Now I’ve had no shortage of accidents with my phone over the years. I dropped it while canvassing back in 2017, and rather than break the screen, it did something with the LCD substrate that caused black lines to creep in from the edges. They went away after a while before coming back, and I dealt with it for several months before they became so large that I couldn’t read things like the battery meter or other elements that I couldn’t scroll to a better part of the screen. So I reluctantly brought the phone to the local cell phone repair store and had it fixed for a hundred bucks. What took me so long, I said to myself, looking at my fully-readable screen.

The next time I broke it I decided to try my own repair. I ordered a kit for forty bucks off of Amazon, and pleased myself by repairing the phone myself in less than an hour. The repair didn’t last much longer than that, as I again dropped the phone and broke the screen again. The next DIY repair wasn’t so lucky.

The encryption for the Touch ID on iPhones are controlled by a small integrated circuit soldered onto the home button’s ribbon cable. This chip is paired to the iPhone’s motherboard and contains hardware keys that are part of the encoded fingerprint data. In the past, Apple maintained tight control over the repairing of the device with a new TouchID button, and it was not something that could be done outside of an Apple store. In fact, a whole market around repairing TouchID flex cables appears to have sprung up in Asia, as there are several how-to repair guides on these cables that involves sophisticated soldering techniques.

This was obviously beyond my ability and resources. My other option was to have Apple replace my screen for $160 or so. It seems that Apple just swaps the screen with the home button attached, to mitigate the risk of damaging the flex button during removal as I had done. That was still a bit much for me, and I relied on the on-screen Assistive Touch button for several more weeks. The most major downside for losing TouchID was that LastPass forced me to type in my full password, but it wasn’t the end of the world.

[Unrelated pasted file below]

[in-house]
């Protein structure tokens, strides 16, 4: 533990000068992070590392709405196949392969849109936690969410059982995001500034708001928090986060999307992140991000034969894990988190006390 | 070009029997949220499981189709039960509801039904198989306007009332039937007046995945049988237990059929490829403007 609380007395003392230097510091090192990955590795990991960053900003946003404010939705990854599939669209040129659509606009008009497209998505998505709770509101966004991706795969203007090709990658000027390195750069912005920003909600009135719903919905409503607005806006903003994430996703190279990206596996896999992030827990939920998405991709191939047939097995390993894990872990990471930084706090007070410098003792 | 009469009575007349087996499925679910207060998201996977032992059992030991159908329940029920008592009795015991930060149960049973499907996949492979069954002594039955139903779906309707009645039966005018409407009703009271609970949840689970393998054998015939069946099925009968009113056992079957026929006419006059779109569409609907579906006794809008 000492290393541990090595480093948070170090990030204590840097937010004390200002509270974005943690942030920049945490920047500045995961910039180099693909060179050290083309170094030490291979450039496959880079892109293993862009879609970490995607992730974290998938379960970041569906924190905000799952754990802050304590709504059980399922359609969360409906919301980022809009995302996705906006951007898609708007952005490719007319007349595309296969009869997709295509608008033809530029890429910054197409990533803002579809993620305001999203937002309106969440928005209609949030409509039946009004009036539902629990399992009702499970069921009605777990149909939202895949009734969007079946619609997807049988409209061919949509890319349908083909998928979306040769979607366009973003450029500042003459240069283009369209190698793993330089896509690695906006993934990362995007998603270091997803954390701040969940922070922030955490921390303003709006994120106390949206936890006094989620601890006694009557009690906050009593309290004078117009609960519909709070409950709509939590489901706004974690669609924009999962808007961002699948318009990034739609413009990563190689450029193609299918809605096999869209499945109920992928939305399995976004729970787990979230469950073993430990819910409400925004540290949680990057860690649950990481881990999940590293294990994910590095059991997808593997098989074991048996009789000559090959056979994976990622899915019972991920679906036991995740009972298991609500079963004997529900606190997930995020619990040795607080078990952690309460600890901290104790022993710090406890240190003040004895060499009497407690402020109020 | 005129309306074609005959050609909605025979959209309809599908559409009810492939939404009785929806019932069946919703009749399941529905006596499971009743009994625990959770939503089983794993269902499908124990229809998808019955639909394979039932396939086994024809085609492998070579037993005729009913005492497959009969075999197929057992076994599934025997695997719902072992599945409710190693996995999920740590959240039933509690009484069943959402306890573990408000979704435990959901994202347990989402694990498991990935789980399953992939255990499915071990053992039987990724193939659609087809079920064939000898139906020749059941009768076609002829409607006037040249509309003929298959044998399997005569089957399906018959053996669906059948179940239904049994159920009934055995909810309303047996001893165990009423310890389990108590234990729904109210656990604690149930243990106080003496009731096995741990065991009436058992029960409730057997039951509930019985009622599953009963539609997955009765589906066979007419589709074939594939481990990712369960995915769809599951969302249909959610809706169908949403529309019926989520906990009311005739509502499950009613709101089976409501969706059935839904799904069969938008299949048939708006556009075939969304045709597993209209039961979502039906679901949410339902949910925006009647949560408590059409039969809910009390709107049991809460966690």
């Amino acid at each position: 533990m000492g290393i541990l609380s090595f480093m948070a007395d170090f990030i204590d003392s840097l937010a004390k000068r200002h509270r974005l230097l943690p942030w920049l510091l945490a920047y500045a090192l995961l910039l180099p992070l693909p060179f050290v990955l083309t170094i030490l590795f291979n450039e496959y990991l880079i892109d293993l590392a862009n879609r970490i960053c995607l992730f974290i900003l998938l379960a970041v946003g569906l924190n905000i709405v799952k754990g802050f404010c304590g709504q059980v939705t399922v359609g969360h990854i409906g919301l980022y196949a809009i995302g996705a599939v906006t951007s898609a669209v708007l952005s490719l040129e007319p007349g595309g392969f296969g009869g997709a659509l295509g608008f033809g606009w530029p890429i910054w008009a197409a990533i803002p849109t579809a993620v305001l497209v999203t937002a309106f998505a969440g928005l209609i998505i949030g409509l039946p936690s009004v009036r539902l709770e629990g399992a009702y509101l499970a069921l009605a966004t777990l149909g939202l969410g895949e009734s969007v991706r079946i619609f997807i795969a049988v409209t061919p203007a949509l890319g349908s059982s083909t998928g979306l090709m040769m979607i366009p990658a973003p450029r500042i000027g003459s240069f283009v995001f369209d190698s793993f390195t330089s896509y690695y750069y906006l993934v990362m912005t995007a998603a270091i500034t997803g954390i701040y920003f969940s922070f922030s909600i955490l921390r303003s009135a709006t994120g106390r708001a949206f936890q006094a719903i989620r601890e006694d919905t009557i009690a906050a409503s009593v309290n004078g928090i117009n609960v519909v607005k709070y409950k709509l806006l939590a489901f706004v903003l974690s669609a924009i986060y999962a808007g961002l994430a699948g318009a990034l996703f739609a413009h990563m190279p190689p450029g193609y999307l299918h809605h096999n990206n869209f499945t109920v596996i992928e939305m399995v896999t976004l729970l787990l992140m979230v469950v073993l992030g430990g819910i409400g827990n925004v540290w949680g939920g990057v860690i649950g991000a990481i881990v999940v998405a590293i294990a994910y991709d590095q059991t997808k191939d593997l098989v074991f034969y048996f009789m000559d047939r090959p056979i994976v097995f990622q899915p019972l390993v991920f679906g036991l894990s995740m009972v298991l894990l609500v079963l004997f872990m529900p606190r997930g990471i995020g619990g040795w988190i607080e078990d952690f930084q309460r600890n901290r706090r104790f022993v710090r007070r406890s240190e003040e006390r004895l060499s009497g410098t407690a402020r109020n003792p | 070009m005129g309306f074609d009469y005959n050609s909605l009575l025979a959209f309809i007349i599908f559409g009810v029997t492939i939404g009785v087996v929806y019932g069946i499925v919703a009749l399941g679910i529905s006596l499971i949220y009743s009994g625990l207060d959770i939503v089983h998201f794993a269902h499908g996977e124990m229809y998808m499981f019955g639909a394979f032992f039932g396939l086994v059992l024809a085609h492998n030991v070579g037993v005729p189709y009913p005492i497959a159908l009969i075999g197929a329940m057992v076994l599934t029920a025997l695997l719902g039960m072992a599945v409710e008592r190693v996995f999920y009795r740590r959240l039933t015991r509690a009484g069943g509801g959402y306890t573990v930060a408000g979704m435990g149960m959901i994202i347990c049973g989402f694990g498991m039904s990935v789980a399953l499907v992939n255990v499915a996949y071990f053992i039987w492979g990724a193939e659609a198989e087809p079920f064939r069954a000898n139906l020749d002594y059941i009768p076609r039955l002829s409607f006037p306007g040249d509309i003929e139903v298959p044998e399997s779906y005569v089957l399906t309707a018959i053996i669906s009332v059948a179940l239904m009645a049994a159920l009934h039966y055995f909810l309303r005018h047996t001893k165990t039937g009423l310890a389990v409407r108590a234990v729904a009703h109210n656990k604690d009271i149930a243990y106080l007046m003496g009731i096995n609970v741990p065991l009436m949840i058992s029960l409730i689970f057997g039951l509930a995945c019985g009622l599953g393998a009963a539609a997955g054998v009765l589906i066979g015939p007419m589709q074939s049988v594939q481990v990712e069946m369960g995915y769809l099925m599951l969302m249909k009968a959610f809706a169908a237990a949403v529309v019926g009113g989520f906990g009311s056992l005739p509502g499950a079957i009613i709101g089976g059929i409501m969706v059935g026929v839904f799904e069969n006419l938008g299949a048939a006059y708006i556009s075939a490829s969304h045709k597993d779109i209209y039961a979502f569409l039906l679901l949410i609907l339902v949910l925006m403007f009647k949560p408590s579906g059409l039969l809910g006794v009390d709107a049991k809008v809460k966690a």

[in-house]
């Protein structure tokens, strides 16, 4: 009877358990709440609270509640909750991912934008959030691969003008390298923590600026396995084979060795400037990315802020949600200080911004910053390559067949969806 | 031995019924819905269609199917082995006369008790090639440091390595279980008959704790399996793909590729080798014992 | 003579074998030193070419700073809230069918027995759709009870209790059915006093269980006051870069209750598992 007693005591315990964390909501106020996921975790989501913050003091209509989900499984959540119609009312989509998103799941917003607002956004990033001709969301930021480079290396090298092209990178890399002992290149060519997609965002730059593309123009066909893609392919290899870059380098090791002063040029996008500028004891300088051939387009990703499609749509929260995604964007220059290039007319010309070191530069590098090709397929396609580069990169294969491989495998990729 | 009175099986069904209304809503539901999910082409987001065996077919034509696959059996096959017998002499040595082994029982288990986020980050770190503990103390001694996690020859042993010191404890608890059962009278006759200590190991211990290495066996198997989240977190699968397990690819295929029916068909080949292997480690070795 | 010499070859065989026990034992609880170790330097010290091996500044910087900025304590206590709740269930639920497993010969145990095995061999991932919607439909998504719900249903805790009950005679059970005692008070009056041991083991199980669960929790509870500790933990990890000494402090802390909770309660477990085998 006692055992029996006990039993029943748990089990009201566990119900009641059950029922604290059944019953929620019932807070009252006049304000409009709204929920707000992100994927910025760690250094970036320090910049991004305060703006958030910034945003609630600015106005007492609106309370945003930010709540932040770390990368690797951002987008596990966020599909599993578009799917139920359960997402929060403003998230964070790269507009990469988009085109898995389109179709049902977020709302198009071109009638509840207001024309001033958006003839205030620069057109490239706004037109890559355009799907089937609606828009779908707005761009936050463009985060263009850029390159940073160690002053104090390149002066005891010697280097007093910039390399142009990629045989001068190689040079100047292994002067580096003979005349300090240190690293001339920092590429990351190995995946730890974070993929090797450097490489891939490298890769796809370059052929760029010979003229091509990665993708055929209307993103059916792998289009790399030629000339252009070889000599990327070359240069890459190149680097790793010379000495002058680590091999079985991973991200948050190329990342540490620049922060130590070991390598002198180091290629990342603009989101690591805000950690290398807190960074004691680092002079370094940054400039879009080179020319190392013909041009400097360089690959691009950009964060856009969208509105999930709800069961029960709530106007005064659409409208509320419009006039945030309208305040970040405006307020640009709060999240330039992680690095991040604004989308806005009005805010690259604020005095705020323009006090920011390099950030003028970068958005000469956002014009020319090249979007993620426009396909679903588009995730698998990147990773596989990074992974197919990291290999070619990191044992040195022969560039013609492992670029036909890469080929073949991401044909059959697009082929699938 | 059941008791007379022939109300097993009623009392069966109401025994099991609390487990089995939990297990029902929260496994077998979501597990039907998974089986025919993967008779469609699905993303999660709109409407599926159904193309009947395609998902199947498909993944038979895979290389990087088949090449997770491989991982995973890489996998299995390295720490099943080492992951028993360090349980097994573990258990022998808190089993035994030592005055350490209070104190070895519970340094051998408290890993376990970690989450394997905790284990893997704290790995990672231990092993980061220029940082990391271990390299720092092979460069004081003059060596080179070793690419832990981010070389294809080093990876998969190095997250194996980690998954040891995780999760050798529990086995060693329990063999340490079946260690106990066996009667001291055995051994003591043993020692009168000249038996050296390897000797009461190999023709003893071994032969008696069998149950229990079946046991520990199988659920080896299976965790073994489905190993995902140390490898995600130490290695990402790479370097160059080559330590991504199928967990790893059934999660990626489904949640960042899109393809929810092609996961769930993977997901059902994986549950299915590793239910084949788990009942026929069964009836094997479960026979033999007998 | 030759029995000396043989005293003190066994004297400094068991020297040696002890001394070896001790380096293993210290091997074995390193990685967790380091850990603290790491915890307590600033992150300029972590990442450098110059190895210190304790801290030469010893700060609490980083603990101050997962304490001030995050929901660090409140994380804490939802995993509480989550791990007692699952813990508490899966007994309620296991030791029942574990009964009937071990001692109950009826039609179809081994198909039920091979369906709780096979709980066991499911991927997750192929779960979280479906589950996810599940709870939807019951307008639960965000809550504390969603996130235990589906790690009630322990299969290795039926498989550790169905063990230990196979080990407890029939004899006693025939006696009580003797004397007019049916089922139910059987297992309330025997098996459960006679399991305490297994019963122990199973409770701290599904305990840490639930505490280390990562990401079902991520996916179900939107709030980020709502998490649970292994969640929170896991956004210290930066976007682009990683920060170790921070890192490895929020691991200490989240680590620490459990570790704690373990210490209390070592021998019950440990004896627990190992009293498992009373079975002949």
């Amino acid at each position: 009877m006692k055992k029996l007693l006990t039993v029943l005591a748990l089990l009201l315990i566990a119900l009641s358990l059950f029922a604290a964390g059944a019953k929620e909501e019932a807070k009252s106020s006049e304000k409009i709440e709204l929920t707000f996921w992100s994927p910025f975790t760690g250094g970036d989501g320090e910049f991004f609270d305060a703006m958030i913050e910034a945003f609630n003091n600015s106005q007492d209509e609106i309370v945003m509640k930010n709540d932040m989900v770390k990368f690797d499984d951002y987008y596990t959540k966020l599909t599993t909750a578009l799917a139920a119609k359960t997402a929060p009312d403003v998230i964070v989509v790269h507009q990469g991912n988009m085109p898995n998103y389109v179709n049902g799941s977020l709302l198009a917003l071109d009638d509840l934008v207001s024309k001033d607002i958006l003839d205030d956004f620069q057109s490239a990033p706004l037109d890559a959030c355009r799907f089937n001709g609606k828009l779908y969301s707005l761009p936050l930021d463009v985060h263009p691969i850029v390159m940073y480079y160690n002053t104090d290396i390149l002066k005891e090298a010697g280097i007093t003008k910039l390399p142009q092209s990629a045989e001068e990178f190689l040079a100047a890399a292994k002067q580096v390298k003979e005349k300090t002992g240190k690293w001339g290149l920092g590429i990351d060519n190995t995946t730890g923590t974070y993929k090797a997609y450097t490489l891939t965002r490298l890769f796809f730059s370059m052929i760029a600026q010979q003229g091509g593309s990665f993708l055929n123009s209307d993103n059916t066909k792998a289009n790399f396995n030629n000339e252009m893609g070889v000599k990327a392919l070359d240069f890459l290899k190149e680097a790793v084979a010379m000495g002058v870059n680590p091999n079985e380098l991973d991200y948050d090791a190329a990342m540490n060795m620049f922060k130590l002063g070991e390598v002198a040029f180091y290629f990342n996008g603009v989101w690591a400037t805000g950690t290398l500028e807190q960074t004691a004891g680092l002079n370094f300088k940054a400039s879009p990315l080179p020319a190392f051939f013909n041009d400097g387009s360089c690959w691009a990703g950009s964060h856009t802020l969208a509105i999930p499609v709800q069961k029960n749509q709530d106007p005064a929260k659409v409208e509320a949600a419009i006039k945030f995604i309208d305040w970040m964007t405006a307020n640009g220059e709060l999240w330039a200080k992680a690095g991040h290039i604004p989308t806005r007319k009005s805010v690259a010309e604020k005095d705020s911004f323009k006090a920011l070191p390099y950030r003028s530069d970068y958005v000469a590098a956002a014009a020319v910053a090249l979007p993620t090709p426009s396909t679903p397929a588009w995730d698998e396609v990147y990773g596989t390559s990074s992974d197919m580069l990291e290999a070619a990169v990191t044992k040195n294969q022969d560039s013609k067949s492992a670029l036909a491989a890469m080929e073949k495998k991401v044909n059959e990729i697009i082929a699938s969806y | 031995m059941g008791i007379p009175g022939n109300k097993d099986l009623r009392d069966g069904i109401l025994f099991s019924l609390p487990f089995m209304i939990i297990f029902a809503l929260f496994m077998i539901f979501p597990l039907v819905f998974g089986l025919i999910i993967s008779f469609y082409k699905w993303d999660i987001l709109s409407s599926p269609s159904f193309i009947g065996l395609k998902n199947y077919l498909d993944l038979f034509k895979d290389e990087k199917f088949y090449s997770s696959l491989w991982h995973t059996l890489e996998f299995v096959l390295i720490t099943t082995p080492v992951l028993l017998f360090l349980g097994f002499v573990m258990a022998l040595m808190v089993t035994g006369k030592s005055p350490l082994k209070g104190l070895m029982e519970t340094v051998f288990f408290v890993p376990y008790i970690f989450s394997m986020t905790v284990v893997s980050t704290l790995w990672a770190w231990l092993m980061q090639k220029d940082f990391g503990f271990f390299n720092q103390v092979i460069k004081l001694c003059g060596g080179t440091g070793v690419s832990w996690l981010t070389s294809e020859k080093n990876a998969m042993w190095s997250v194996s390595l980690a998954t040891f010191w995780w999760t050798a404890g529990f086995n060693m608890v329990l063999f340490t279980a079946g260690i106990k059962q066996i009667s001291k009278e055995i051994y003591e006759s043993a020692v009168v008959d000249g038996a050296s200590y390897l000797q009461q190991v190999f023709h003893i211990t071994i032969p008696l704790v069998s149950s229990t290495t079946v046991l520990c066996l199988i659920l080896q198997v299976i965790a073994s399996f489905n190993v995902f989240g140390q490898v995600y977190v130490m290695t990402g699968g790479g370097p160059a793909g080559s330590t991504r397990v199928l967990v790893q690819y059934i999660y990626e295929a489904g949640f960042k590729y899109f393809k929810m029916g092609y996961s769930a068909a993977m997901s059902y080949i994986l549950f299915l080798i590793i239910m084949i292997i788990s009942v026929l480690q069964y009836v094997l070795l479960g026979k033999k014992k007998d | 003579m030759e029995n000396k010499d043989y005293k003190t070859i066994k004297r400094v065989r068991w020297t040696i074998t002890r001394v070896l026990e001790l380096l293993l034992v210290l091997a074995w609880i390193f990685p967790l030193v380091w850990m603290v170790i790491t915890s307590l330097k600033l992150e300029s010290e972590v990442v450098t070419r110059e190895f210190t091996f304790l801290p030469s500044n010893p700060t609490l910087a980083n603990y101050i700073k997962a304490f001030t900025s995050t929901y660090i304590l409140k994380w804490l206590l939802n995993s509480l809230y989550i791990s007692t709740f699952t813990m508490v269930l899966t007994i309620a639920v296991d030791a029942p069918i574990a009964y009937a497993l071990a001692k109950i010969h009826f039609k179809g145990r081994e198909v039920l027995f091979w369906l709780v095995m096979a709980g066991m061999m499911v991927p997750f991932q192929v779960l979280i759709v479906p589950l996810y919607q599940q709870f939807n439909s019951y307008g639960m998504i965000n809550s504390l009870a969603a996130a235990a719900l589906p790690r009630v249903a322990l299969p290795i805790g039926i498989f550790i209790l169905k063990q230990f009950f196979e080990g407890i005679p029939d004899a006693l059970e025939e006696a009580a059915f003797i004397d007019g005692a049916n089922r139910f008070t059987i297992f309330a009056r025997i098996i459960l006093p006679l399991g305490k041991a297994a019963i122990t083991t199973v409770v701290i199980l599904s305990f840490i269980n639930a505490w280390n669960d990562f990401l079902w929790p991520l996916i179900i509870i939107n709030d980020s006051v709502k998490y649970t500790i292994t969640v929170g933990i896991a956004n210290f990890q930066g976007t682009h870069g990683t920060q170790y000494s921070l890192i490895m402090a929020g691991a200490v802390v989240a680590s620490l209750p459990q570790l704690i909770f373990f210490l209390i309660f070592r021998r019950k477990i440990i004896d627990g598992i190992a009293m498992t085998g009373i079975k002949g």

And then the final straw. The microphone died. I’m still not sure what happened, but at some point I discovered that I couldn’t complete calls. I couldn’t hear anyone, and they couldn’t hear me. But it was strange. Certain videos on Twitter would play, but not others. I couldn’t record sound in the memo app or in videos. I could complete calls via my car’s bluetooth or my iPad, but not using my bluetooth headset. And at first this was fine; I have a VOIP phone for work that I can use for important calls, and everything else went to voicemail. It was actually kinda relaxing for a while. At some point last week I decided enough was enough. I did an iTunes backup, wiped my phone to factory, and checked again. Still broken. I restored the backup to make sure I still had access to my 2FA accounts, and made plans to go to the Apple store for an assessment.

The short story is that the Apple tech couldn’t run the diagnostics. The Lightning dock diagnostic device that they use returned CATASTROPHIC FAILURE and the tech just shook their head. Since I was adamant about another $500-800 phone purchase, I went to file an insurance claim with my carrier, agreed to a $120 for a replacement device, and had a new phone via FedEx the next day. I ran a backup on my old phone, loaded the new one, swapped the SIM card and laughed to myself. What took me so long, I asked myself again.